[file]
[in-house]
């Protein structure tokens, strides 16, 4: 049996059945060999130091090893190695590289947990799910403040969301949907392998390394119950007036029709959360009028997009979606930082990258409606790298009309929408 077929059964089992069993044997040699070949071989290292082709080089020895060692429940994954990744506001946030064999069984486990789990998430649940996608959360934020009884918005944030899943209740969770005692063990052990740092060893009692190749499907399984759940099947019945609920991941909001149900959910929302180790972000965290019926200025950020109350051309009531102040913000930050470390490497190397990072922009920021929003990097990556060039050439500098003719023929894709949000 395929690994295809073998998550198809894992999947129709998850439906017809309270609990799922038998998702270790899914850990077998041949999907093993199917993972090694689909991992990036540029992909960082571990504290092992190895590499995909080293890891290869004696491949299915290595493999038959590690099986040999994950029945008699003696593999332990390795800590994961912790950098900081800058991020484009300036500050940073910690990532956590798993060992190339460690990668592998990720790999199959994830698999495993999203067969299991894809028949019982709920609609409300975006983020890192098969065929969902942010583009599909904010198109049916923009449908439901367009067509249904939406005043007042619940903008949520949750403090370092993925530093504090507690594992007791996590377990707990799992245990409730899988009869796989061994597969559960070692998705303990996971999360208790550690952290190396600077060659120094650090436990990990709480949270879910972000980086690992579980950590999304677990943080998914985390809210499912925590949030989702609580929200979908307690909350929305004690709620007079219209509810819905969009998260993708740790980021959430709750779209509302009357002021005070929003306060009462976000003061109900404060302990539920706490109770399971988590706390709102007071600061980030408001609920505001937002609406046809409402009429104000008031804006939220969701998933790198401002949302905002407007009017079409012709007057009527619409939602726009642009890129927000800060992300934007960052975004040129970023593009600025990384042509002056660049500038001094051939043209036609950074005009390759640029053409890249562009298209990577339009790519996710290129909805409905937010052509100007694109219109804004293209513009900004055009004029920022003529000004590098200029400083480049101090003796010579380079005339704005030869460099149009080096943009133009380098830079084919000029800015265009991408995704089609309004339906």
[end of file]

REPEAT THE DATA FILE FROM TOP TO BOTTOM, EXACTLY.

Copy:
[in-house]
């Protein structure tokens, strides 16, 4: 049996059945060999130091090893190695590289947990799910403040969301949907392998390394119950007036029709959360009028997009979606930082990258409606790298009309929408 077929059964089992069993044997040699070949071989290292082709080089020895060692429940994954990744506001946030064999069984486990789990998430649940996608959360934020009884918005944030899943209740969770005692063990052990740092060893009692190749499907399984759940099947019945609920991941909001149900959910929302180790972000965290019926200025950020109350051309009531102040913000930050470390490497190397990072922009920021929003990097990556060039050439500098003719023929894709949000 395929690994295809073998998550198809894992999947129709998850439906017809309270609990799922038998998702270790899914850990077998041949999907093993199917993972090694689909991992990036540029992909960082571990504290092992190895590499995909080293890891290869004696491949299915290595493999038959590690099986040999994950029945008699003696593999332990390795800590994961912790950098900081800058991020484009300036500050940073910690990532956590798993060992190339460690990668592998990720790999199959994830698999495993999203067969299991894809028949019982709920609609409300975006983020890192098969065929969902942010583009599909904010198109049916923009449908439901367009067509249904939406005043007042619940903008949520949750403090370092993925530093504090507690594992007791996590377990707990799992245990409730899988009869796989061994597969559960070692998705303990996971999360208790550690952290190396600077060659120094650090436990990990709480949270879910972000980086690992579980950590999304677990943080998914985390809210499912925590949030989702609580929200979908307690909350929305004690709620007079219209509810819905969009998260993708740790980021959430709750779209509302009357002021005070929003306060009462976000003061109900404060302990539920706490109770399971988590706390709102007071600061980030408001609920505001937002609406046809409402009429104000008031804006939220969701998933790198401002949302905002407007009017079409012709007057009527619409939602726009642009890129927000800060992300934007960052975004040129970023593009600025990384042509002056660049500038001094051939043209036609950074005009390759640029053409890249562009298209990577339009790519996710290129909805409905937010052509100007694109219109804004293209513009900004055009004029920022003529000004590098200029400083480049101090003796010579380079005339704005030869460099149009080096943009133009380098830079084919000029800015265009991408995704089609309004339906």